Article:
• 14. COE Attributes
  • 15. Attributes of Connection-oriented Ethernet
    • High Reliability
    • 50ms Protection / Restoration
      • G.8031
    • 802.3ad Link Aggregation
    • Full Service Management
    • Link Fault Management
      • 802.3ah
    • Service (EVC) Fault Management
      • Y.1731, 802.1ag,
    • Security
    • Bridging disabled - no vulnerabilities
    • L2 DOS attacks mitigated
    • MAC DOS attacks mitigated
    • Standardized Services
    • EPL, EVPL, EP-Tree, EVP-Tree
      • MEF 6, MEF 10.2
    • High Scalability
    • Millions of EVCs
    • Layer 2 Aggregation
    • Statistical Multiplexing
    • Deterministic QoS
    • Low Delay, Delay Variation, Loss
      • Y.1731, 802.1ag, MEF 10.2
    • Bandwidth Resource Reservation
    COE Attributes COE is a high performance implementation of Carrier Ethernet
  • 16. COE Security: Comparable to SONET
    • Management VLANs isolated from Subscriber traffic
      • similar to DCN isolation from subscriber traffic in SONET networks
    • With COE, MAC Address Learning / Flooding is disabled
      • MAC Address spoofing cannot occur
      • MAC table overflow DOS attacks cannot occur
    • With COE, vulnerable Layer 2 Control Protocols (L2CPs) like STP are disabled
      • Protocol-based vulnerabilities (DOS attacks) are mitigated
    • With COE, bridging is disabled so additional ports cannot be bridged to the point-to-point service
      • Traffic snooping cannot occur
    COE provides security comparable Layer 1 (EoSONET) but without any of SONET bandwidth utilization issues
  • 17. Ethernet OAM for COE EVC1 EVC2 EVC3 Tunnel OAM EVC1, 2 and 3 Link OAM Link Service OAM MSC FLASHWAVE CDS FLASHWAVE CDS FLASHWAVE CDS Standard Fault Management Comparable to SONET ITU-T Y.1731 / IEEE 802.1ag Tunnel Layer STS Path / VCG ITU-T Y.1731 / IEEE 802.1ag Service (EVC) Layer VT1.5 or STS Path IEEE 802.3ah Link (physical) Layer SONET Line FLASHWAVE CDS COE leverages the complete set of Ethernet OAM standards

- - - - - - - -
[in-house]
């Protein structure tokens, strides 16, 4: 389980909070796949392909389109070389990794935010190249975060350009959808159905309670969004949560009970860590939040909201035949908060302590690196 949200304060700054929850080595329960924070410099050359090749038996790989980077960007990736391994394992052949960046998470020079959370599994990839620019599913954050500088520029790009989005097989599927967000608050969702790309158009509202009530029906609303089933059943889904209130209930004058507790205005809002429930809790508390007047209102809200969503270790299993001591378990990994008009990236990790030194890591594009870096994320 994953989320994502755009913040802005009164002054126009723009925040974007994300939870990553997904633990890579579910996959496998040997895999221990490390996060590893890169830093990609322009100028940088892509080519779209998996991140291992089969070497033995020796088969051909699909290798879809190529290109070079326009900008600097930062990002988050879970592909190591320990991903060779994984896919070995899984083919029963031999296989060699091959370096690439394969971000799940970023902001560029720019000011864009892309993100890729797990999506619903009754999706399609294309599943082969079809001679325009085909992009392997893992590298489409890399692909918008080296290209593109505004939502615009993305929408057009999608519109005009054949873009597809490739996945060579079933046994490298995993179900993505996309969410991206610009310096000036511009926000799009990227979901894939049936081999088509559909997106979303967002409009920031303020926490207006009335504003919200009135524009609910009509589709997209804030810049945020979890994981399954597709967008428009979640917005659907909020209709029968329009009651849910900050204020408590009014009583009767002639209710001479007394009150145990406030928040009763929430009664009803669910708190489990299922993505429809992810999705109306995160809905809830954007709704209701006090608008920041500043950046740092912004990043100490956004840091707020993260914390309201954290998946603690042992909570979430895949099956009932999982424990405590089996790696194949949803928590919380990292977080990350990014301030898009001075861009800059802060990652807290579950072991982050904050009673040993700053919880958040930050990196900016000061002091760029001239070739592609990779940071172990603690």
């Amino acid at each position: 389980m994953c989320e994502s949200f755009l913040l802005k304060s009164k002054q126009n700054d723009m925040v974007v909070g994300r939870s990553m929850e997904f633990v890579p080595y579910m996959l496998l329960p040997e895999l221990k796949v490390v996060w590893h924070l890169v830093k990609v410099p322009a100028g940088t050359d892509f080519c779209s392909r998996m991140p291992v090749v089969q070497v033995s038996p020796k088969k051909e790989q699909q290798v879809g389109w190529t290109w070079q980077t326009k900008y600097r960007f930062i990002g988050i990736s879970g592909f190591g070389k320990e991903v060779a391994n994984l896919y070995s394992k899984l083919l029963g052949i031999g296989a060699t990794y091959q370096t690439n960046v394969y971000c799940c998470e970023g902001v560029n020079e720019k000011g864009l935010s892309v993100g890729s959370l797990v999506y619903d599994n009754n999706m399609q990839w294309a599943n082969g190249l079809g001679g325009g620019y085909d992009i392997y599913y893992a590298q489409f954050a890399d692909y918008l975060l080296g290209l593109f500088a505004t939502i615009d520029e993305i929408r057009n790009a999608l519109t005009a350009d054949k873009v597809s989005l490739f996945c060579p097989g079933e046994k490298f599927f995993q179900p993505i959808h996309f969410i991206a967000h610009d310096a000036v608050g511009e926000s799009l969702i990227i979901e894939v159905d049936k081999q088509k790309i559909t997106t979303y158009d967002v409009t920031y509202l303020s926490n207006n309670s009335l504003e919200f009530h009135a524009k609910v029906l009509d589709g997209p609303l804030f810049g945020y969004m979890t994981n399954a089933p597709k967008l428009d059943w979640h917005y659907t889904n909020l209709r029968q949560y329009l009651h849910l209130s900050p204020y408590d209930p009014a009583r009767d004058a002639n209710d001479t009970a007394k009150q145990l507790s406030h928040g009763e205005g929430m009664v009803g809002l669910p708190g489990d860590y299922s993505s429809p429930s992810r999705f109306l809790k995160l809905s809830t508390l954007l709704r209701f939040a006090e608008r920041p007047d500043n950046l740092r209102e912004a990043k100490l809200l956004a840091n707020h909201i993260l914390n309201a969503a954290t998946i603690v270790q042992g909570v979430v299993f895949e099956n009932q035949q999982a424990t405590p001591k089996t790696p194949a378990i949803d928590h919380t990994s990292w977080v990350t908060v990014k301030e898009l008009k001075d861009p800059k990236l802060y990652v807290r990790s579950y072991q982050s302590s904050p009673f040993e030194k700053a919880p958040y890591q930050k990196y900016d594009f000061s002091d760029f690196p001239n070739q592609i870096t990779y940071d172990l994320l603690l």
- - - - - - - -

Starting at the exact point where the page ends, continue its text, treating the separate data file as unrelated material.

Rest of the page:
• 18. COE Attributes for Network Survivability
    • IEEE 802.3ad Link Aggregation Groups (LAG)
      • For local (link level) diversity and protection
      • If any fiber or port in LAG fails, other LAG members share the load
      • Can implement 1:1 protection with working/protect LAG members
    • ITU-T G.8031 Linear Path Protection
      • for EVC path diversity and sub-50ms path protection
      • Similar to SONET 1+1 UPSR path protection
      • Simple Provisioning: Setup Working path and Protect path
      • Independent of Network Topology
        • Rings, Meshes, Multiple Rings and Linear Topologies
    COE achieves high availability via multiple levels of protection
  • 19. COE Provides Dedicated Protection Switching
    • Ethernet Linear Protection (ITU-T G.8031)
      • Dedicated protection resources
      • < 50ms protection switching time
      • Simple provisioning
    Link Failure Failover
  • 20. Link and Path Protection Equivalency SONET 1+1 OC-N 1+1 OC-N 1+1 OC-192 UPSR Ethernet 1:1 LAG 1:1 LAG GE GE G.8031 1+1 OC-N 1+1 OC-N 10GE 10GE 10GE 1:1 LAG 1:1 LAG COE protection similar to SONET
  • 21. COE Applications
  • 22. COE Application Categories
    • Transport and Infrastructure
      • Layer 2 Aggregation to Service Edge Networks
      • Mobile Backhaul
      • Triple Play Residential Broadband Backhaul
        • IPTV, Video on Demand, Internet Access, Voice
      • Access to Network-based IP/MPLS VPNs
      • Access to MPLS Inter-Metro Core Network
    • Service Delivery
      • Layer 2 connectivity services
        • EPL and EVPL
        • EP-Tree and EVP-Tree
      • Ethernet Internet Access (EIA)
  • 23. COE for Layer 2 EoX Aggregation Infrastructure SONET EoS GbE/10GbE EoF PDH Access Network NxDS-3 NxDS-1 EoPDH OC-n Aggregation EoX Access GbE/10GbE Service Edges CPE EoCu Internet Access VoIP/ IMS IP VPN MPLS Inter-Metro LD Core MTSO Video Serving Office COE EoX Aggregation Network Copper Access Network GbE Switched Ethernet Services Eo λ COE for Ethernet Aggregation for all Service Edge Networks
  • 24. COE for Business Ethernet Services Service Multiplexed UNI UNI UNI UNI UNI COE Network EVC EVC EPL UNI UNI UNI COE Network EVC EVC EVPL Service Provider Network EVC Wholesale Access Provider Network UNI UNI E-NNI OVC Wholesale Ethernet Services Retail Ethernet Services COE COE
  • 25. COE for Mobile Backhaul
    • E-Line and E-Tree Service Types highly suitable for Mobile Backhaul Networks
    Cell Sites UNI MTSO UNI COE Backhaul Transport Network UNI UNI UNI COE meets the stringent requirements of Mobile Backhaul
  • 26. Summary
    • COE is a high performance implementation of Carrier Ethernet
      • With added Security benefits
    • COE provides a common metro EoX aggregation solution
      • for Ethernet access to all service edge networks
    • COE facilitates the evolution of SONET metro transport networks to Carrier Ethernet
      • COE is operationally similar to SONET
  • 27. COE Discussion